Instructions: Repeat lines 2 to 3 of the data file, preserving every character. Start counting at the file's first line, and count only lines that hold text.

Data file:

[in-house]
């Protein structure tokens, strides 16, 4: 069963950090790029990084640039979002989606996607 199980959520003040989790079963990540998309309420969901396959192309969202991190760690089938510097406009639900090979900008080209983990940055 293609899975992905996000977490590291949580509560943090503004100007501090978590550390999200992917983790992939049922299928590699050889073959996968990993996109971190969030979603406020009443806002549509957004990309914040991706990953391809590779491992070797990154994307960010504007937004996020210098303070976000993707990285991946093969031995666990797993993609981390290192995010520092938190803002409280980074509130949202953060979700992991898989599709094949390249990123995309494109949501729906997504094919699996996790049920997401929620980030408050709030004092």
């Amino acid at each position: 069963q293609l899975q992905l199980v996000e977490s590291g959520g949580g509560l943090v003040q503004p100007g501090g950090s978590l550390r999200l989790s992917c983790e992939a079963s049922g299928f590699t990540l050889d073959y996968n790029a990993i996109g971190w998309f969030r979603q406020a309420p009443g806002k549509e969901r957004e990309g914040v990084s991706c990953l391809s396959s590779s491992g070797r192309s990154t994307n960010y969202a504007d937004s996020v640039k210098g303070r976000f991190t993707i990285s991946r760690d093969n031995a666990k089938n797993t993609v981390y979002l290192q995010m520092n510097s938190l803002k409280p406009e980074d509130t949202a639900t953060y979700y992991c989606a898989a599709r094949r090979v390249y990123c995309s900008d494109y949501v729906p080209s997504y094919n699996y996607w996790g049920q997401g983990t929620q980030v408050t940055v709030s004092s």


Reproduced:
């Protein structure tokens, strides 16, 4: 069963950090790029990084640039979002989606996607 199980959520003040989790079963990540998309309420969901396959192309969202991190760690089938510097406009639900090979900008080209983990940055 293609899975992905996000977490590291949580509560943090503004100007501090978590550390999200992917983790992939049922299928590699050889073959996968990993996109971190969030979603406020009443806002549509957004990309914040991706990953391809590779491992070797990154994307960010504007937004996020210098303070976000993707990285991946093969031995666990797993993609981390290192995010520092938190803002409280980074509130949202953060979700992991898989599709094949390249990123995309494109949501729906997504094919699996996790049920997401929620980030408050709030004092």
């Amino acid at each position: 069963q293609l899975q992905l199980v996000e977490s590291g959520g949580g509560l943090v003040q503004p100007g501090g950090s978590l550390r999200l989790s992917c983790e992939a079963s049922g299928f590699t990540l050889d073959y996968n790029a990993i996109g971190w998309f969030r979603q406020a309420p009443g806002k549509e969901r957004e990309g914040v990084s991706c990953l391809s396959s590779s491992g070797r192309s990154t994307n960010y969202a504007d937004s996020v640039k210098g303070r976000f991190t993707i990285s991946r760690d093969n031995a666990k089938n797993t993609v981390y979002l290192q995010m520092n510097s938190l803002k409280p406009e980074d509130t949202a639900t953060y979700y992991c989606a898989a599709r094949r090979v390249y990123c995309s900008d494109y949501v729906p080209s997504y094919n699996y996607w996790g049920q997401g983990t929620q980030v408050t940055v709030s004092s």